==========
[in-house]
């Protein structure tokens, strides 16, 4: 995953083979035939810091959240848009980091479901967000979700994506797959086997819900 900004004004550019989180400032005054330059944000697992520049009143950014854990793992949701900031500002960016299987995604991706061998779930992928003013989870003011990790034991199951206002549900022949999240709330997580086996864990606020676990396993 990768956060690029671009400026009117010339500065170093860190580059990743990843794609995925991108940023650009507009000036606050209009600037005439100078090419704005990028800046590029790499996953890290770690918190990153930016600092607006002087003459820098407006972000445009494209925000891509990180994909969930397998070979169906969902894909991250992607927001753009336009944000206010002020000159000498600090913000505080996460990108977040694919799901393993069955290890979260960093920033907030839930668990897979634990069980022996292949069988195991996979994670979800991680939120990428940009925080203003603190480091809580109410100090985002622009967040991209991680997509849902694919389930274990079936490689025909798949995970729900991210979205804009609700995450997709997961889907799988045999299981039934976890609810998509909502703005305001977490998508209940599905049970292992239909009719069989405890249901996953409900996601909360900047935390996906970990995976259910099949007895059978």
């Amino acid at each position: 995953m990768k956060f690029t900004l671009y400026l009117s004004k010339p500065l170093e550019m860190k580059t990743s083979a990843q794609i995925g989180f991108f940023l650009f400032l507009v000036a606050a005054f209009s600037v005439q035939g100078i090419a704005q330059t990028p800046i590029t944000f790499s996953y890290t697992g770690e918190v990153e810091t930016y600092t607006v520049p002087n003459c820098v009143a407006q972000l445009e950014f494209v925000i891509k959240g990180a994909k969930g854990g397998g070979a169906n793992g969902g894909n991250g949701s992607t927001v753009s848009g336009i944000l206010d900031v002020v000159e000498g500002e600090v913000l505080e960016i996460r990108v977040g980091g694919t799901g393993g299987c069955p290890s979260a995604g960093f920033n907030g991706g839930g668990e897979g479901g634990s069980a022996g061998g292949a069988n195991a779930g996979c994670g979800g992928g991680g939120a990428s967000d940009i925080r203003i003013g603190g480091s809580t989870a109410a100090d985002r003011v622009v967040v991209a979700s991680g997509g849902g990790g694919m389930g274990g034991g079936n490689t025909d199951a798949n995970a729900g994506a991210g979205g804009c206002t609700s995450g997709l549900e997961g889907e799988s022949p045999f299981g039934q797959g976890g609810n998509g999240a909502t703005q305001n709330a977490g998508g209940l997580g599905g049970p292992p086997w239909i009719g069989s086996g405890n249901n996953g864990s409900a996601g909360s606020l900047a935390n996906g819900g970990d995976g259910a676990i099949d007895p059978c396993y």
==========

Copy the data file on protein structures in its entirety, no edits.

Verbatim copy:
[in-house]
């Protein structure tokens, strides 16, 4: 995953083979035939810091959240848009980091479901967000979700994506797959086997819900 900004004004550019989180400032005054330059944000697992520049009143950014854990793992949701900031500002960016299987995604991706061998779930992928003013989870003011990790034991199951206002549900022949999240709330997580086996864990606020676990396993 990768956060690029671009400026009117010339500065170093860190580059990743990843794609995925991108940023650009507009000036606050209009600037005439100078090419704005990028800046590029790499996953890290770690918190990153930016600092607006002087003459820098407006972000445009494209925000891509990180994909969930397998070979169906969902894909991250992607927001753009336009944000206010002020000159000498600090913000505080996460990108977040694919799901393993069955290890979260960093920033907030839930668990897979634990069980022996292949069988195991996979994670979800991680939120990428940009925080203003603190480091809580109410100090985002622009967040991209991680997509849902694919389930274990079936490689025909798949995970729900991210979205804009609700995450997709997961889907799988045999299981039934976890609810998509909502703005305001977490998508209940599905049970292992239909009719069989405890249901996953409900996601909360900047935390996906970990995976259910099949007895059978």
């Amino acid at each position: 995953m990768k956060f690029t900004l671009y400026l009117s004004k010339p500065l170093e550019m860190k580059t990743s083979a990843q794609i995925g989180f991108f940023l650009f400032l507009v000036a606050a005054f209009s600037v005439q035939g100078i090419a704005q330059t990028p800046i590029t944000f790499s996953y890290t697992g770690e918190v990153e810091t930016y600092t607006v520049p002087n003459c820098v009143a407006q972000l445009e950014f494209v925000i891509k959240g990180a994909k969930g854990g397998g070979a169906n793992g969902g894909n991250g949701s992607t927001v753009s848009g336009i944000l206010d900031v002020v000159e000498g500002e600090v913000l505080e960016i996460r990108v977040g980091g694919t799901g393993g299987c069955p290890s979260a995604g960093f920033n907030g991706g839930g668990e897979g479901g634990s069980a022996g061998g292949a069988n195991a779930g996979c994670g979800g992928g991680g939120a990428s967000d940009i925080r203003i003013g603190g480091s809580t989870a109410a100090d985002r003011v622009v967040v991209a979700s991680g997509g849902g990790g694919m389930g274990g034991g079936n490689t025909d199951a798949n995970a729900g994506a991210g979205g804009c206002t609700s995450g997709l549900e997961g889907e799988s022949p045999f299981g039934q797959g976890g609810n998509g999240a909502t703005q305001n709330a977490g998508g209940l997580g599905g049970p292992p086997w239909i009719g069989s086996g405890n249901n996953g864990s409900a996601g909360s606020l900047a935390n996906g819900g970990d995976g259910a676990i099949d007895p059978c396993y």